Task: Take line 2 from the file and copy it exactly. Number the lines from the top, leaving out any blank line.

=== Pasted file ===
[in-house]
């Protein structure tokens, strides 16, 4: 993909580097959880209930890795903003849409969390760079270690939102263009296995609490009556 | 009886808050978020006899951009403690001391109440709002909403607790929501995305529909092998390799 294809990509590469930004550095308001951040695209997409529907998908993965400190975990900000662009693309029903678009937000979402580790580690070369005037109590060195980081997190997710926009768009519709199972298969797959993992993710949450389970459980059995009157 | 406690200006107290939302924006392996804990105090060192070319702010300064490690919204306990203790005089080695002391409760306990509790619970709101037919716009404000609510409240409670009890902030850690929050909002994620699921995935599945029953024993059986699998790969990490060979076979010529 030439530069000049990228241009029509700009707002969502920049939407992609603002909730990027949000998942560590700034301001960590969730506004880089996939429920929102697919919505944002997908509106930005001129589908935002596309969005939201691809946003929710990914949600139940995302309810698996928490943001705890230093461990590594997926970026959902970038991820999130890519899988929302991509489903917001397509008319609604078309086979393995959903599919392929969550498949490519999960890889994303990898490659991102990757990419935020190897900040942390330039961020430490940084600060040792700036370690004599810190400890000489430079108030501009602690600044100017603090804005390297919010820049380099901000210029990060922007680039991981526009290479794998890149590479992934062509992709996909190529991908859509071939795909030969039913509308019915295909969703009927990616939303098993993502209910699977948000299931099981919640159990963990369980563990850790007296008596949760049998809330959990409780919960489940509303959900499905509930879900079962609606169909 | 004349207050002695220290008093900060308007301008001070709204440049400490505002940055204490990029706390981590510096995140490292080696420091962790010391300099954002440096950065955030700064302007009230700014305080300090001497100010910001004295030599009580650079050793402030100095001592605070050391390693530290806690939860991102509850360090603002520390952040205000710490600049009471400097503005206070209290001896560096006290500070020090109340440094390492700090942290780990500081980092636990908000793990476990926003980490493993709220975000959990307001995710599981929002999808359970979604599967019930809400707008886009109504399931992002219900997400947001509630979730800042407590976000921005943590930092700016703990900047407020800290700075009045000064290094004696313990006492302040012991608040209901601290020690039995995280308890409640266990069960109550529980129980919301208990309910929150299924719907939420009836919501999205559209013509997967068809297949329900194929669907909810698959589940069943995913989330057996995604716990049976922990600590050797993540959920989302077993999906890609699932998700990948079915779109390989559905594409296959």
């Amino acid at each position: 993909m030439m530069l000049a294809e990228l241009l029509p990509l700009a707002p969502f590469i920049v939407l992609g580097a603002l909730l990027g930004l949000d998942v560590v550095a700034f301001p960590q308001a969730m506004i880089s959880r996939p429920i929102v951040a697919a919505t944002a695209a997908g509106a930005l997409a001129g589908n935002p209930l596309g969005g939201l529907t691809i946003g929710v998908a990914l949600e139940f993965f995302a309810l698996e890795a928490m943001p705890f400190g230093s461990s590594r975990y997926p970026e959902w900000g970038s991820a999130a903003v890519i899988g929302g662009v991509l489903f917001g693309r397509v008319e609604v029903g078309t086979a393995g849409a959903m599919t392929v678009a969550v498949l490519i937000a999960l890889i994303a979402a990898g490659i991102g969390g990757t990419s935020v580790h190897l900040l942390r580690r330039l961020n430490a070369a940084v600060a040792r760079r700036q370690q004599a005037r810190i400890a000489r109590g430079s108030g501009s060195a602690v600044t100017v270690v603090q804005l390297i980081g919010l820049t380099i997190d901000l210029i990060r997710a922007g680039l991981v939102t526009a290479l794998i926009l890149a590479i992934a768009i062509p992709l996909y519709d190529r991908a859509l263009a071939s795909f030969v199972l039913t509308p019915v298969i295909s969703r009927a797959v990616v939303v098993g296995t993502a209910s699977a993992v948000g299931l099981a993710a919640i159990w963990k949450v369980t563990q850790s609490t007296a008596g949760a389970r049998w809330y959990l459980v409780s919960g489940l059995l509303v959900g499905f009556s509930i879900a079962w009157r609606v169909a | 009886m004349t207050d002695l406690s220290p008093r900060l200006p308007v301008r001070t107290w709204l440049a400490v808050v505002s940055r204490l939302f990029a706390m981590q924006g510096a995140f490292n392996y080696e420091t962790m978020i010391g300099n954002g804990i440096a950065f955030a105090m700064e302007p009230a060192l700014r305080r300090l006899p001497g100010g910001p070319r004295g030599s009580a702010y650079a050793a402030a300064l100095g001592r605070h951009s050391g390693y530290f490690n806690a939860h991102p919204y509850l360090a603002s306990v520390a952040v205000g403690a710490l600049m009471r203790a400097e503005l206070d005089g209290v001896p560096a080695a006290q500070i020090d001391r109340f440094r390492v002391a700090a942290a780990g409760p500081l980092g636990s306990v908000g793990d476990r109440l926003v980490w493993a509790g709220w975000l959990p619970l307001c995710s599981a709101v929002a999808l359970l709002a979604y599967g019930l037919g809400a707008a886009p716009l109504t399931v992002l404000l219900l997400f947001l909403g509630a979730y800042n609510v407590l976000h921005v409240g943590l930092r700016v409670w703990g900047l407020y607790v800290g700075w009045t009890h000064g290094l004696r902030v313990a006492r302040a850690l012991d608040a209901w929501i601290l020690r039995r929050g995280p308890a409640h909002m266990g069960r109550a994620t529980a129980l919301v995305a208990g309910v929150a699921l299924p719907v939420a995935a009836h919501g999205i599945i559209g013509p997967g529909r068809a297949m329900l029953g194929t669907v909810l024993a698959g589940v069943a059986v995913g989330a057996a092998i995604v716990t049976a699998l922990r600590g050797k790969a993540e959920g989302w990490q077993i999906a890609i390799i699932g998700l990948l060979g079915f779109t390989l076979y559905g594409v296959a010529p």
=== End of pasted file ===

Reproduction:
């Protein structure tokens, strides 16, 4: 993909580097959880209930890795903003849409969390760079270690939102263009296995609490009556 | 009886808050978020006899951009403690001391109440709002909403607790929501995305529909092998390799 294809990509590469930004550095308001951040695209997409529907998908993965400190975990900000662009693309029903678009937000979402580790580690070369005037109590060195980081997190997710926009768009519709199972298969797959993992993710949450389970459980059995009157 | 406690200006107290939302924006392996804990105090060192070319702010300064490690919204306990203790005089080695002391409760306990509790619970709101037919716009404000609510409240409670009890902030850690929050909002994620699921995935599945029953024993059986699998790969990490060979076979010529 030439530069000049990228241009029509700009707002969502920049939407992609603002909730990027949000998942560590700034301001960590969730506004880089996939429920929102697919919505944002997908509106930005001129589908935002596309969005939201691809946003929710990914949600139940995302309810698996928490943001705890230093461990590594997926970026959902970038991820999130890519899988929302991509489903917001397509008319609604078309086979393995959903599919392929969550498949490519999960890889994303990898490659991102990757990419935020190897900040942390330039961020430490940084600060040792700036370690004599810190400890000489430079108030501009602690600044100017603090804005390297919010820049380099901000210029990060922007680039991981526009290479794998890149590479992934062509992709996909190529991908859509071939795909030969039913509308019915295909969703009927990616939303098993993502209910699977948000299931099981919640159990963990369980563990850790007296008596949760049998809330959990409780919960489940509303959900499905509930879900079962609606169909 | 004349207050002695220290008093900060308007301008001070709204440049400490505002940055204490990029706390981590510096995140490292080696420091962790010391300099954002440096950065955030700064302007009230700014305080300090001497100010910001004295030599009580650079050793402030100095001592605070050391390693530290806690939860991102509850360090603002520390952040205000710490600049009471400097503005206070209290001896560096006290500070020090109340440094390492700090942290780990500081980092636990908000793990476990926003980490493993709220975000959990307001995710599981929002999808359970979604599967019930809400707008886009109504399931992002219900997400947001509630979730800042407590976000921005943590930092700016703990900047407020800290700075009045000064290094004696313990006492302040012991608040209901601290020690039995995280308890409640266990069960109550529980129980919301208990309910929150299924719907939420009836919501999205559209013509997967068809297949329900194929669907909810698959589940069943995913989330057996995604716990049976922990600590050797993540959920989302077993999906890609699932998700990948079915779109390989559905594409296959």